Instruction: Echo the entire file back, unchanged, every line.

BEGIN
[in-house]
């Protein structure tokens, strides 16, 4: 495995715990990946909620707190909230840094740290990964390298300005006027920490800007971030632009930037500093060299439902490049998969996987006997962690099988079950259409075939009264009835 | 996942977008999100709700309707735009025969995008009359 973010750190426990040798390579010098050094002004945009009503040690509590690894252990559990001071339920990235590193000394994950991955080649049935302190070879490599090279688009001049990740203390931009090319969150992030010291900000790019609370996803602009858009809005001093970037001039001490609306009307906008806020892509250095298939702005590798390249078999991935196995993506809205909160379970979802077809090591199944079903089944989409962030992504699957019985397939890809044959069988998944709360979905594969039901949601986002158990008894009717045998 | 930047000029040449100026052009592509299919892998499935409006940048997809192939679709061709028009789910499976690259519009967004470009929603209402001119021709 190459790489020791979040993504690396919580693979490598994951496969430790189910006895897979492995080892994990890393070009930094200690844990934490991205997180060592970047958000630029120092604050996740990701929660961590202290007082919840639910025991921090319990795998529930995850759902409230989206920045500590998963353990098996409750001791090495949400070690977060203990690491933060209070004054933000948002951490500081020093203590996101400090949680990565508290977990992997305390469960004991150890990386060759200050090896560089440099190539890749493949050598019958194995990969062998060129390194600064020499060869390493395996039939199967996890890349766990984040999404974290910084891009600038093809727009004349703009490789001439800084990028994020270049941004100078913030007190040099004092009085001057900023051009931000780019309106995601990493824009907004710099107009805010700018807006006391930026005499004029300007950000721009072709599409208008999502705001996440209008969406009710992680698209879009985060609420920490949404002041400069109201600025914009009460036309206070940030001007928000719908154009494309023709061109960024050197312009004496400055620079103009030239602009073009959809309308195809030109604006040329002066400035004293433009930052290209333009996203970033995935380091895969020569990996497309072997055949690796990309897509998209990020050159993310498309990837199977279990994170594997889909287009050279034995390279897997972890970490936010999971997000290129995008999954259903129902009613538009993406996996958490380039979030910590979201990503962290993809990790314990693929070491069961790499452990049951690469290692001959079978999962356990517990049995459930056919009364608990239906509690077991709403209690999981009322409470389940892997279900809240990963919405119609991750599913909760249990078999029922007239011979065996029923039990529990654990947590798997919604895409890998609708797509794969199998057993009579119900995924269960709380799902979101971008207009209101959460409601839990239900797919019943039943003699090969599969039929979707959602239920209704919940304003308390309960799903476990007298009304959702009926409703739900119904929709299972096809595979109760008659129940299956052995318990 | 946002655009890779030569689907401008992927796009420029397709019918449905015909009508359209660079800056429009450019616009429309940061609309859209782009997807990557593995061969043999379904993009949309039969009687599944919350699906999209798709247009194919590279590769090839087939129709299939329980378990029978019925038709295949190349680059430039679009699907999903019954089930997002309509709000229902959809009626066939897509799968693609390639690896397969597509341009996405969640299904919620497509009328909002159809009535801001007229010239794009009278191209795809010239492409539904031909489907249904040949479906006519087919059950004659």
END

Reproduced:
[in-house]
């Protein structure tokens, strides 16, 4: 495995715990990946909620707190909230840094740290990964390298300005006027920490800007971030632009930037500093060299439902490049998969996987006997962690099988079950259409075939009264009835 | 996942977008999100709700309707735009025969995008009359 973010750190426990040798390579010098050094002004945009009503040690509590690894252990559990001071339920990235590193000394994950991955080649049935302190070879490599090279688009001049990740203390931009090319969150992030010291900000790019609370996803602009858009809005001093970037001039001490609306009307906008806020892509250095298939702005590798390249078999991935196995993506809205909160379970979802077809090591199944079903089944989409962030992504699957019985397939890809044959069988998944709360979905594969039901949601986002158990008894009717045998 | 930047000029040449100026052009592509299919892998499935409006940048997809192939679709061709028009789910499976690259519009967004470009929603209402001119021709 190459790489020791979040993504690396919580693979490598994951496969430790189910006895897979492995080892994990890393070009930094200690844990934490991205997180060592970047958000630029120092604050996740990701929660961590202290007082919840639910025991921090319990795998529930995850759902409230989206920045500590998963353990098996409750001791090495949400070690977060203990690491933060209070004054933000948002951490500081020093203590996101400090949680990565508290977990992997305390469960004991150890990386060759200050090896560089440099190539890749493949050598019958194995990969062998060129390194600064020499060869390493395996039939199967996890890349766990984040999404974290910084891009600038093809727009004349703009490789001439800084990028994020270049941004100078913030007190040099004092009085001057900023051009931000780019309106995601990493824009907004710099107009805010700018807006006391930026005499004029300007950000721009072709599409208008999502705001996440209008969406009710992680698209879009985060609420920490949404002041400069109201600025914009009460036309206070940030001007928000719908154009494309023709061109960024050197312009004496400055620079103009030239602009073009959809309308195809030109604006040329002066400035004293433009930052290209333009996203970033995935380091895969020569990996497309072997055949690796990309897509998209990020050159993310498309990837199977279990994170594997889909287009050279034995390279897997972890970490936010999971997000290129995008999954259903129902009613538009993406996996958490380039979030910590979201990503962290993809990790314990693929070491069961790499452990049951690469290692001959079978999962356990517990049995459930056919009364608990239906509690077991709403209690999981009322409470389940892997279900809240990963919405119609991750599913909760249990078999029922007239011979065996029923039990529990654990947590798997919604895409890998609708797509794969199998057993009579119900995924269960709380799902979101971008207009209101959460409601839990239900797919019943039943003699090969599969039929979707959602239920209704919940304003308390309960799903476990007298009304959702009926409703739900119904929709299972096809595979109760008659129940299956052995318990 | 946002655009890779030569689907401008992927796009420029397709019918449905015909009508359209660079800056429009450019616009429309940061609309859209782009997807990557593995061969043999379904993009949309039969009687599944919350699906999209798709247009194919590279590769090839087939129709299939329980378990029978019925038709295949190349680059430039679009699907999903019954089930997002309509709000229902959809009626066939897509799968693609390639690896397969597509341009996405969640299904919620497509009328909002159809009535801001007229010239794009009278191209795809010239492409539904031909489907249904040949479906006519087919059950004659």